In the 18th century there was no continuous quay from the bridge down past the castle. There were two small quays – the principal one George’s Quay was sited around the present Anchor Bar (of timber and rubble stone) and the other, Roderick’s Quay (of stone), was situated where the present castle car park is. 
These quays can be seen in the engraving of Dungarvan published in Charles Smith’s History of Waterford City & County 1746.   Early mooring bollards were probably large timber posts. In the 17th and 18th centuries old cannon were sometimes used.  In the early 1800s the 5th Duke of Devonshire and his son the 6th Duke embarked on a complete rebuilding of Dungarvan.  Part of this work included the construction of a new quay, bridge and causeway which were considered essential for the development of trade.  Jesse Hartley (1780-1860), (later the builder of Liverpool Docks) was employed to oversee the works.  The first phase involved a stretch of quay from the bridge as far as the present Moorings Bar.  The second section in front of the castle began in the 1860s.

The quay had to be rebuilt and repaired at least six times in 1855, 1864, 1869, 1886, 1901 and 1925.  It was probably during the 1901 repairs that the plain bollards were inserted. 

Late 19th century photographs show a line of posts and chains along the quay, just like those on the causeway, but they were all removed over the years.  These and the posts on the causeway are all stamped ‘Graham Waterford’.

Who made the bollards and posts?  Two Waterford foundries, Benjamin Graham, the Quay and James Moir of the Park Foundry.  In 1892 Grahams was described as an old-established firm which had been in operation for a century and started about 1788 by Benjamin Graham who was later succeeded by his son and grandson also called Benjamin.  In the 1890s it was noted in Stratten’s Directory that the factory did general millwrights’ work, heavy castings for mills, ships’ fittings, railways, iron gates etc.  The firm employed forty workers.

In 1884 James Moir established his Park Foundry in Bolton Street.  In 1892 it was noted that his son was also managing the firm.  The factory had an engineering shop, iron and brass foundry, millwrights’ shop, steam engine and boiler sheds.  The firm specialized in ‘heavy castings for the principal railway companies in the region.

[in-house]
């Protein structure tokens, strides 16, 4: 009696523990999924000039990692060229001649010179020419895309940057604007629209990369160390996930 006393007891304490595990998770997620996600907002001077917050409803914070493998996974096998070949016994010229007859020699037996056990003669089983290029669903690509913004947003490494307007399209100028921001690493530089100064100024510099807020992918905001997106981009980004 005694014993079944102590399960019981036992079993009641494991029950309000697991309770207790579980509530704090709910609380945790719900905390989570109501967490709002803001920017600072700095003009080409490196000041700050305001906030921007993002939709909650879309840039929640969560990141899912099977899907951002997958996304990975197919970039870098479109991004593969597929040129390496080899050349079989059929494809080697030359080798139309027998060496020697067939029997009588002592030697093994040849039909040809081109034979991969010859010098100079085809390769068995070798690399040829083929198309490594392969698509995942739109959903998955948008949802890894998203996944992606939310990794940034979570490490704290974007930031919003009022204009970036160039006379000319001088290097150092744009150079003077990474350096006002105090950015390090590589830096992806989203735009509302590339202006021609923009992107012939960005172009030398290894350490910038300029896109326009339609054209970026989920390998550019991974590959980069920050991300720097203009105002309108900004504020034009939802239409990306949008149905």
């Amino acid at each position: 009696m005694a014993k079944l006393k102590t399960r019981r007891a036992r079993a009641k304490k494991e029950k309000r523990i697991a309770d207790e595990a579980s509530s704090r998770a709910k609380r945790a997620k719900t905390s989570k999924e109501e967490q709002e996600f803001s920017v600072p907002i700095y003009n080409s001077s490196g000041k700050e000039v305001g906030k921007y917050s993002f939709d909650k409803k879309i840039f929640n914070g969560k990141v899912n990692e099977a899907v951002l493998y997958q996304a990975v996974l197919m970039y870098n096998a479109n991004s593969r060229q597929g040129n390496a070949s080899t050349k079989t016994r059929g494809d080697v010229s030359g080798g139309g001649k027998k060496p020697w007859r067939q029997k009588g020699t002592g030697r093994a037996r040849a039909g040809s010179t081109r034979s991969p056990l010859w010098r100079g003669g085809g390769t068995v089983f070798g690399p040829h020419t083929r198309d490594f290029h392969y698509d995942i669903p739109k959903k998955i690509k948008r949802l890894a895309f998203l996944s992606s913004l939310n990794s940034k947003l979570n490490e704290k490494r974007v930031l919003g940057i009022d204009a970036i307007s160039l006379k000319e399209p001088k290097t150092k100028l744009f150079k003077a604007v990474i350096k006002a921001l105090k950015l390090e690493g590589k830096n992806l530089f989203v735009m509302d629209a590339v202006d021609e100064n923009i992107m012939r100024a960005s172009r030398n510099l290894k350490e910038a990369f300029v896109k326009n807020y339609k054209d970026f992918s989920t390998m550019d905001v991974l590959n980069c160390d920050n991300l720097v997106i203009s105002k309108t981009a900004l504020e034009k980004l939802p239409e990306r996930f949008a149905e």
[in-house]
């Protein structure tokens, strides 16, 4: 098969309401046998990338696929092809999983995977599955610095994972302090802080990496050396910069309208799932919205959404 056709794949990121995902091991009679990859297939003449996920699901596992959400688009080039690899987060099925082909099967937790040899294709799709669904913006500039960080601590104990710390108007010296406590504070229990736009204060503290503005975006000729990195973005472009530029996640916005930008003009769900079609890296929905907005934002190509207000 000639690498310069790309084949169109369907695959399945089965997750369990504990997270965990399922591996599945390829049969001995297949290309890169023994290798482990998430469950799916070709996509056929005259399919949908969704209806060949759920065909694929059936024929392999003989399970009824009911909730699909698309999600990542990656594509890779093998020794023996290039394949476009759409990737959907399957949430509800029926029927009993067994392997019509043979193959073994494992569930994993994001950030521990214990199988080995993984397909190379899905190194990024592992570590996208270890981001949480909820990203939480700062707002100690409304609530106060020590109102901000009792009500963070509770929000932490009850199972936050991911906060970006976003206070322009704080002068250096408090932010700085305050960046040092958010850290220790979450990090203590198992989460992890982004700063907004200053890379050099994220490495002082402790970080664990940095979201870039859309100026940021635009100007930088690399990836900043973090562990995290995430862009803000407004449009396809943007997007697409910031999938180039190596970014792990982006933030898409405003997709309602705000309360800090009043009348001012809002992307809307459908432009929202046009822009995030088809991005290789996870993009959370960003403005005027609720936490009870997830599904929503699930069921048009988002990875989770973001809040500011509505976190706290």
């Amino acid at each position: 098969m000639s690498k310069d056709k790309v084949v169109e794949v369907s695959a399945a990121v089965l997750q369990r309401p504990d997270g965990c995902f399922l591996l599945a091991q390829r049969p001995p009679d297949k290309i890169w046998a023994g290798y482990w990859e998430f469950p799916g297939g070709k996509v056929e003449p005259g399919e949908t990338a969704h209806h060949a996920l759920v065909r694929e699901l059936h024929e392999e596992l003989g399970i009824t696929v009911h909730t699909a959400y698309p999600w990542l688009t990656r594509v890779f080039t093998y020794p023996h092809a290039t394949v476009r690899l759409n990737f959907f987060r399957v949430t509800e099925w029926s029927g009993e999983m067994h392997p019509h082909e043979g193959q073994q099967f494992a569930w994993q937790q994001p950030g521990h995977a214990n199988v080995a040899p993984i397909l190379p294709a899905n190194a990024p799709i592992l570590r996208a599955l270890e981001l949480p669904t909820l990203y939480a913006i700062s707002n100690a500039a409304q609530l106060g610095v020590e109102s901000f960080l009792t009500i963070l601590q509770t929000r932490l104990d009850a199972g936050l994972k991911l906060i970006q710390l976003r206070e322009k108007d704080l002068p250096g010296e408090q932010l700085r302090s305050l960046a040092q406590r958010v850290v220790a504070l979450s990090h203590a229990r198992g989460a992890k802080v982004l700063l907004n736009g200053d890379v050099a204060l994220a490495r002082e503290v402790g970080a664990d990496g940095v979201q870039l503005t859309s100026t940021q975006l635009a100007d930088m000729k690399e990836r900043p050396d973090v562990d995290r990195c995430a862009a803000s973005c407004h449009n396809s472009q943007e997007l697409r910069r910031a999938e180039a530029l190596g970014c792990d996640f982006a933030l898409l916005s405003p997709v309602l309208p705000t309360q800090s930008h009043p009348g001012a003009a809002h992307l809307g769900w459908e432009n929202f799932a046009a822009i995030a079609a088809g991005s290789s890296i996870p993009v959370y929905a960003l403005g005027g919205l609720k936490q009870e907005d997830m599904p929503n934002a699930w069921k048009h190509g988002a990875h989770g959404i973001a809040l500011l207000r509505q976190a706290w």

Bollards and posts and chains on the quay c. 1910

Dungarvan's Ironwork Heritage Part 4 - The Bandstand, Dungarvan Town Park

William Fraher, curator of Waterford County Museum continues this week with his series on the wealth of ironwork to be seen in Dungarvan and Abbeyside.  Lamp posts, boot scrapers, railings, balconies, post boxes, gates, bandstands, street name plaques, bollards, manhole covers and window guards.

The Bandstand, Dungarvan Town Park

Detail of Bandstand roof with gas lights. Photo by Robert French c. 1900, N.L.I

Dungarvan Brass Band playing in the bandstand c. 1910

This structure is one of the largest ornamental cast-iron features in Dungarvan.  We have a lot of detail about the bandstand and its origins. How did it come to be erected?  In the 1890s Dungarvan was developing into a popular seaside resort.  This was facilitated by the opening of the railway in 1878. It was particularly popular with Tipperary people who were known as ‘Gaybricks’. 

Captain William Gibbons (1827-1893) left a bequest of £1,760 to the people of Dungarvan for the development of a new park and esplanade. Public parks were being developed all over the world and were considered essential for the health of the local population and an important attraction for visitors.  Dungarvan park was opened in 1895 with trees, lawns, pathways and ornamental seating. In April 1897 the Town Commissioners asked the Borough Surveyor, Michael Beary, to produce an estimate for a bandstand.  By June the Commissioners approved of a design to be supplied by the Scottish iron founders, William Macfarlane & Co.  The following week they advertised for local hardware merchants to quote for supplying this model.  

In July a deputation from the local brass band appealed to the Commissioners to go ahead with the erection of the band stand.  The Commissioners invited tenders for a 'metal band stand of octagon shape, with an iron roof but without a ceiling'.  On 5 August Michael Power's tender of £16 for erecting the structure was accepted.  George Stokes ordered the band stand components from MacFarlanes for which he was paid £61.

Bandstand ironwork MacFarlanes catalogue

Bandstand spire
Detail of Bandstand pillar
The band committee picked the following colours for the new band stand: Spire - gold; Roof - light green; Floating - white; Columns - bronze; Railings - light green; Cantilever - white. McFarlane also supplied glass lanterns for the band stand. 

In 1901 Dungarvan Urban District Council advertised Dungarvan as a health resort noting the new park and bandstand:

A new band stand has been erected…to accommodate the splendidly organised and highly trained Reed and Brass Band, whose performances under the efficient direction of Mr Hatton, late Bandmaster of the 13th Regiment, are the delight of all who hear them.  The band plays two evenings each week and from 4 to 6p.m. on Sundays.